Decision makers need to organize care in a more sustainable way [10Van Eenoo L, van der Roest H, Onder G, et al. Organizational home care models across Europe: A cross sectional study. Int J Nurs Stud 2018; 77: 39-45.[http://dx.doi.org/10.1016/j.ijnurstu.2017.09.013] [PMID: 29032349] ]. There is an urgent need of sustainability in municipal care since the numbers of older adults are expected to increase dependent of care, along with a shortage of care staff [10Van Eenoo L, van der Roest H, Onder G, et al. Organizational home care models across Europe: A cross sectional study. Int J Nurs Stud 2018; 77: 39-45.[http://dx.doi.org/10.1016/j.ijnurstu.2017.09.013] [PMID: 29032349] ]. Sustainability is defined as the continuation or the integration of new practices in an organization. It has become a routine in care and also continues to be a support in delivering desired outcomes [11Scheirer MA, Dearing JW. An agenda for research on the sustainability of public health programs. Am J Public Health 2011; 101(11): 2059-67.[http://dx.doi.org/10.2105/AJPH.2011.300193] [PMID: 21940916] ]. There are theoretical models of sustainability in practice change, such as the National Health Service Institute for Innovation and Improvement Sustainability Model (SM) [12Maher L, Gustafson D, Evans A. NHS Sustainability Model. NHS Institute for Innovation and Improvement 2010. Available from http://www.institute.nhs.uk/sustainability]. The SM supports teams implementing new practices in their work by addressing sustainability. The SM aims to facilitate the ability of teams to identify and self-assess key factors in their local context that help define whether a new practice will be sustainable. Thus, the SM might increase the probability that sustainability can be achieved. There is increasing evidence for this in terms of leadership in implementation [13Guerrero EG, Padwa H, Fenwick K, Harris LM, Aarons GA. Identifying and ranking implicit leadership strategies to promote evidence-based practice implementation in addiction health services. Implement Sci 2016; 11: 69.[http://dx.doi.org/10.1186/s13012-016-0438-y] [PMID: 27180231] ]. Leaders’ attitudes, priorities, and behavior [14Hernandez M, Eberly MB, Avolio B, Johnson MD. The loci and mechanisms of leadership: Exploring a more comprehensive view of leadership theory. Leadersh Q 2011; 22: 1165-85.[http://dx.doi.org/10.1016/j.leaqua.2011.09.009] ] are increasingly being seen as major contributors to outcomes for employees and organizations [13Guerrero EG, Padwa H, Fenwick K, Harris LM, Aarons GA. Identifying and ranking implicit leadership strategies to promote evidence-based practice implementation in addiction health services. Implement Sci 2016; 11: 69.[http://dx.doi.org/10.1186/s13012-016-0438-y] [PMID: 27180231] , 15Aarons GA, Ehrhart MG, Farahnak LR, Sklar M. Aligning leadership across systems and organizations to develop a strategic climate for evidence-based practice implementation. Annu Rev Public Health 2014; 35: 255-74.[http://dx.doi.org/10.1146/annurev-publhealth-032013-182447] [PMID: 24641560] ] suggested that leadership behaviors represent orientations such as being able to guide the implementation process properly, being proactive in responding to implementation needs, being supportive to care staff during the introduction of new practices, and persevering in addressing obstacles that are expected to stall implementation efforts.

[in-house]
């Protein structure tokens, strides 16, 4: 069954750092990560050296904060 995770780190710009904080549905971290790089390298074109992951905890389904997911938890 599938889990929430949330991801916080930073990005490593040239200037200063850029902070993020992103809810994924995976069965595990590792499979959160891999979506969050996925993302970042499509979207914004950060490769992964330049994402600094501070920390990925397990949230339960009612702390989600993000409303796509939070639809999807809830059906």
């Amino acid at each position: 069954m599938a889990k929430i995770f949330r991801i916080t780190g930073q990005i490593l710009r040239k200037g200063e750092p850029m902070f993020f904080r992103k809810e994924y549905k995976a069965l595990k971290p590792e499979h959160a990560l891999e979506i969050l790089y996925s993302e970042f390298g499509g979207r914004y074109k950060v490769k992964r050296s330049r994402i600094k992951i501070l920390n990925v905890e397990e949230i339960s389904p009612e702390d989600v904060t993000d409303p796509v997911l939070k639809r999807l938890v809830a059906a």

Considering that the number of older adults is increasing and that older age correlates with health problems, systematic preventive care processes are needed, and functional outcomes in a quality register are important. Risk assessment as a basic in-care preventive process aims to strengthen health and well-being both in individuals and in populations of older adults. However, there is limited research describing factors needed for sustainable implementations of SA.

The aim was to describe management practices that contribute to the sustained implementation of SA in municipal elderly care.

2. METHODS

2.1. Design

A descriptive and inductive design was used [16Polit D, Beck C. Nursing research: Generating and assessing evidence for nursing practice 2012.]. The study was performed between 201404 and 201406 using a cross-sectional design comprising two methods: individual interviews and nonparticipant unstructured observations [16Polit D, Beck C. Nursing research: Generating and assessing evidence for nursing practice 2012.]. The sample of 12 included managers (n = 7) and care staff (n = 5) knowledgeable of and responsible for SA at seven municipal care homes for older adults in Sweden. Data were analyzed using a qualitative content analysis method [17Elo S, Kyngäs H. The qualitative content analysis process. J Adv Nurs 2008; 62(1): 107-15.[http://dx.doi.org/10.1111/j.1365-2648.2007.04569.x] [PMID: 18352969] ]. The project was approved by a regional cooperation group with a municipality and a university in central Sweden.